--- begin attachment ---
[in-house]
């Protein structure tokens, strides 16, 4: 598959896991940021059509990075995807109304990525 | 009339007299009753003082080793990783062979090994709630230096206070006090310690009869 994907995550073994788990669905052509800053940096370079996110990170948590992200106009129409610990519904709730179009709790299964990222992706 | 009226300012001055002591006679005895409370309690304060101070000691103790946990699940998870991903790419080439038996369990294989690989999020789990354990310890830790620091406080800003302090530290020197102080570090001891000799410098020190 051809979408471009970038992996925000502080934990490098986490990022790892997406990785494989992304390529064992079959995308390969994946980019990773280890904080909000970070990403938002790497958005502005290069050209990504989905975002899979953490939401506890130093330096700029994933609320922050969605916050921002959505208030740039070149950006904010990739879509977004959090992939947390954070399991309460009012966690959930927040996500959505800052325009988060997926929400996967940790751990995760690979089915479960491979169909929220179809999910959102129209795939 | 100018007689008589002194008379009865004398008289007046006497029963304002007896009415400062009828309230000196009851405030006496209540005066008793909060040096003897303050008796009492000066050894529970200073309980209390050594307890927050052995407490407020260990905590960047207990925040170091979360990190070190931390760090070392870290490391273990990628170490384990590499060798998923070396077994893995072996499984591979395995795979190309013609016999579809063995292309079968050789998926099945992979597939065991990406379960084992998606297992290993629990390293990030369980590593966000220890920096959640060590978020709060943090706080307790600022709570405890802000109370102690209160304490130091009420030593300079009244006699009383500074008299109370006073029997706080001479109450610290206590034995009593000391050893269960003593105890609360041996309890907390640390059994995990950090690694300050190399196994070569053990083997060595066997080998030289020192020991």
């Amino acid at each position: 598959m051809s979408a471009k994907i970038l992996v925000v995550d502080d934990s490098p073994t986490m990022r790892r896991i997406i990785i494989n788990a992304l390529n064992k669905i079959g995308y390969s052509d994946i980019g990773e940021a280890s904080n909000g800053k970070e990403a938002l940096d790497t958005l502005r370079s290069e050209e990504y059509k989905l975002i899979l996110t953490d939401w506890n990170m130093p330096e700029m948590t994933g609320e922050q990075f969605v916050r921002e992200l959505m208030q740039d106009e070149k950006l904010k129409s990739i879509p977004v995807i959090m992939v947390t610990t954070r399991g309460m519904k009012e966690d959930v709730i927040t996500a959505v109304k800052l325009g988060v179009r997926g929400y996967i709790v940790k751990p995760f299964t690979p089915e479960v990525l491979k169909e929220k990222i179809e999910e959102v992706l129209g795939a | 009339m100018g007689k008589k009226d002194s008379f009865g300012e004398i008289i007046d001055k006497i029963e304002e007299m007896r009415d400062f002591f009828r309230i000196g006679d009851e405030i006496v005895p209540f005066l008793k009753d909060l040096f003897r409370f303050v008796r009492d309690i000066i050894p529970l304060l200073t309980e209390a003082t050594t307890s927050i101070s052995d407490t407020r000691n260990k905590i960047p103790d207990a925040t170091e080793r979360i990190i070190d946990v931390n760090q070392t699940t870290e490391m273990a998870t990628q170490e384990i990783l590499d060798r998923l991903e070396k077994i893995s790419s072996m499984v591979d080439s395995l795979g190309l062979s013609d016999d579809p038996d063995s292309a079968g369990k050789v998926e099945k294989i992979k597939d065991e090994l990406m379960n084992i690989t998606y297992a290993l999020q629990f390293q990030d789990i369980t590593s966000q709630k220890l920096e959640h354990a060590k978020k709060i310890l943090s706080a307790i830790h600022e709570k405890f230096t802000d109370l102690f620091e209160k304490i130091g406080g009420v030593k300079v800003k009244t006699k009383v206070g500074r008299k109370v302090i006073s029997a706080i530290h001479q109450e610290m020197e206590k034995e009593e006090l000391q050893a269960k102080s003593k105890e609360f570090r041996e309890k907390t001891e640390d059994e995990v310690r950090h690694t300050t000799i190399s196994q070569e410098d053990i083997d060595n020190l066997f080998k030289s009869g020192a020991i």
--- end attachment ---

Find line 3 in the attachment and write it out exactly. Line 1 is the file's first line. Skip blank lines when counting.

């Amino acid at each position: 598959m051809s979408a471009k994907i970038l992996v925000v995550d502080d934990s490098p073994t986490m990022r790892r896991i997406i990785i494989n788990a992304l390529n064992k669905i079959g995308y390969s052509d994946i980019g990773e940021a280890s904080n909000g800053k970070e990403a938002l940096d790497t958005l502005r370079s290069e050209e990504y059509k989905l975002i899979l996110t953490d939401w506890n990170m130093p330096e700029m948590t994933g609320e922050q990075f969605v916050r921002e992200l959505m208030q740039d106009e070149k950006l904010k129409s990739i879509p977004v995807i959090m992939v947390t610990t954070r399991g309460m519904k009012e966690d959930v709730i927040t996500a959505v109304k800052l325009g988060v179009r997926g929400y996967i709790v940790k751990p995760f299964t690979p089915e479960v990525l491979k169909e929220k990222i179809e999910e959102v992706l129209g795939a | 009339m100018g007689k008589k009226d002194s008379f009865g300012e004398i008289i007046d001055k006497i029963e304002e007299m007896r009415d400062f002591f009828r309230i000196g006679d009851e405030i006496v005895p209540f005066l008793k009753d909060l040096f003897r409370f303050v008796r009492d309690i000066i050894p529970l304060l200073t309980e209390a003082t050594t307890s927050i101070s052995d407490t407020r000691n260990k905590i960047p103790d207990a925040t170091e080793r979360i990190i070190d946990v931390n760090q070392t699940t870290e490391m273990a998870t990628q170490e384990i990783l590499d060798r998923l991903e070396k077994i893995s790419s072996m499984v591979d080439s395995l795979g190309l062979s013609d016999d579809p038996d063995s292309a079968g369990k050789v998926e099945k294989i992979k597939d065991e090994l990406m379960n084992i690989t998606y297992a290993l999020q629990f390293q990030d789990i369980t590593s966000q709630k220890l920096e959640h354990a060590k978020k709060i310890l943090s706080a307790i830790h600022e709570k405890f230096t802000d109370l102690f620091e209160k304490i130091g406080g009420v030593k300079v800003k009244t006699k009383v206070g500074r008299k109370v302090i006073s029997a706080i530290h001479q109450e610290m020197e206590k034995e009593e006090l000391q050893a269960k102080s003593k105890e609360f570090r041996e309890k907390t001891e640390d059994e995990v310690r950090h690694t300050t000799i190399s196994q070569e410098d053990i083997d060595n020190l066997f080998k030289s009869g020192a020991i």